Aharon (age 6) is in camp and enjoying parsha and davening.  He wants me to daven with him, but then I don't do it exactly like he does in camp and he screams.  He came home from camp with kriah sheets that are Hebrew letters saying English sentences, which is a cute idea.  I'm torn about it.  On one hand, it helps the children with reading comprehension and is fun to figure out.  On the other hand, I'm a purist and feel like it's better to read Hebrew words in Hebrew and get a sense of the language that way.  (I'm such a homeschooler--I have an opinion on the minutiae of education even when I don't even use either of those approaches with my own children.)  I put the sheets on the fridge with a magnet in case any of the boys wants to play with them.

Chana and I have made no progress in the expensive chemistry set I bought her.  I did go so far as to send her a list of experiments, of which she chose one, and then I read the lab on it.  Since we haven't opened the box, I don't know what the items or, what they look like, how to use them, etc.  If you know me, you know I hate science experiments and I finally had to embrace that part of my homeschooling personality and admit science experiments are not my bag.  And having an expensive chemistry set is like upping my game at admitting I hate doing science experiments.

We are reading Pride & Prejudice together.  She reads it out loud to me in a British accent and her Mr. Collins has me convulsing with laughter.  It's everything I dreamed about High School Literature: actually reading the book, discussing it as we go: character, plot, themes, turns of phrase, foreshadowing, symbolism.  And enjoying the book.

And we take long walks on the beach together.  I'm really focusing on not having any agenda for our time together.  The teenage years are extraordinarily tricky.  I feel like in a lot of ways I spent ages 12-15 putting out fires and worrying excessively about "issues" and wanting her to "understand" things and desperately hoping to impart my wisdom to her.  I'm carefully refraining from that now.  I just want us to enjoy spending time together.  I read Parent/Teen Breakthrough: the Relationship Approach last year and it said that things are really extremely simple: In each interaction, ask myself if my behavior/reaction will improve my relationship with my teenager or deteriorate my relationship with my teenager.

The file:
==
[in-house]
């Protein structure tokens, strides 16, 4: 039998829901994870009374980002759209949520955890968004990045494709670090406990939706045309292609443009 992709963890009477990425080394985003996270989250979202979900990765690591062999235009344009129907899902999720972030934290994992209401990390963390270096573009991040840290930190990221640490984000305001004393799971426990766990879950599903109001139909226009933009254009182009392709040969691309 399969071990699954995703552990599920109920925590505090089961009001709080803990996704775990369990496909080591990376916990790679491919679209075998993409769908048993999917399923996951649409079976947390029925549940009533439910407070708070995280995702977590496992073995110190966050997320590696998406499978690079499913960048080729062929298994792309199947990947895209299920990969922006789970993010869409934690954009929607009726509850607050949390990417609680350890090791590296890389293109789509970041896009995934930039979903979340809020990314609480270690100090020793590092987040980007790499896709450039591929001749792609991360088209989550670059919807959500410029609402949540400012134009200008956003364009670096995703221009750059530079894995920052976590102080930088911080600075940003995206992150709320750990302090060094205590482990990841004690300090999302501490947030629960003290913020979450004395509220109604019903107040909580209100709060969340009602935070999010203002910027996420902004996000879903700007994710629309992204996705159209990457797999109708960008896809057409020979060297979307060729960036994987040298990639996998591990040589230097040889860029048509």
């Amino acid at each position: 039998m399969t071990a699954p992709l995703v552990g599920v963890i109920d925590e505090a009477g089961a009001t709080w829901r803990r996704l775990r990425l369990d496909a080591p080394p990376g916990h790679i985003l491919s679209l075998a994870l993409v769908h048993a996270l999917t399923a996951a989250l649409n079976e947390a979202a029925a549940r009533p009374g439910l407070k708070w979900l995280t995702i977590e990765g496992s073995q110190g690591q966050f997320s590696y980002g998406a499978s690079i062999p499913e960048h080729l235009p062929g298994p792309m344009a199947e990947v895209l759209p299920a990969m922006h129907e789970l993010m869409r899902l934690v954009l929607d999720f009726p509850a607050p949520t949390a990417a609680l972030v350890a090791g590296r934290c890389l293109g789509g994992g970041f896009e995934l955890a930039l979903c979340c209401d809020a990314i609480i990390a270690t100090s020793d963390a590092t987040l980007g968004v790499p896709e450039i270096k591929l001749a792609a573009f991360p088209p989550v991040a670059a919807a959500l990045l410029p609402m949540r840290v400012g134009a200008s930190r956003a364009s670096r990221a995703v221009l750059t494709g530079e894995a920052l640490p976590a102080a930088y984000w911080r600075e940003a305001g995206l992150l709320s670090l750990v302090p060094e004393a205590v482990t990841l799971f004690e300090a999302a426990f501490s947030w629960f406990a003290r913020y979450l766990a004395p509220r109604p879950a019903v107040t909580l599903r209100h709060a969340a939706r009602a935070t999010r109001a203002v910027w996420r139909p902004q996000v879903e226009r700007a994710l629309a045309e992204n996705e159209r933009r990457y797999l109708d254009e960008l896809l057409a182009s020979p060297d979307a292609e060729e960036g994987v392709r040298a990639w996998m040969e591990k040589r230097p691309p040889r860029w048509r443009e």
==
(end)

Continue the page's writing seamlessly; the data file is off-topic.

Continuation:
And in all the things I worry about her being able to handle and manage?  If it affects me, bring it up (in a way that will not deteriorate our relationship, of course).  And if it doesn't affect me, it's none of my business.  The entire rest of the book was to explain how to do this, because honestly, some of it sounded like a foreign language to me.  Sof kol sof, it is the most useful and wisest book on raising teenagers I've read so far.

I've mostly given up trying to convince Chana to learn Bio with me.  It's like every unschooling move I've made over the years.  Why do I keep going more and more towards unschooling?  Because Chana told me, over and over, in all sorts of different ways, that she doesn't like to learn that way.  She told me that she doesn't like to sit down and read from a textbook.  She does LOVE when something catches her attention and then she hunts down information about it and videos that show and explain it.  And then talking about it and explaining to to people, and then researching their questions and finding answers, and talking to more people about it.  That is a dynamic and organic and interactive and social way of learning.  And it feels completely different and more exciting and more relevant than learning from a text.

In the same way, she learned to read by wrestling with texts she was interested in reading.  Or learned bits of math because they caught her attention (probably her most favorite homeschooling lesson ever was when her father taught her binary one Friday night ad hoc during family snuggle.  And one of the oddest math things she ever did was teach herself how to divide polynomials at 3am to help some stranger online with math homework).  And how she delves deeply into philosophy and Social Studies because of conversations she has with people. I now have to trust that when different things in Science catch her attention, she will pursue them.

All that was supposed to be a short introduction to what I came here to write today!  I got distracted talking about unschooling high school.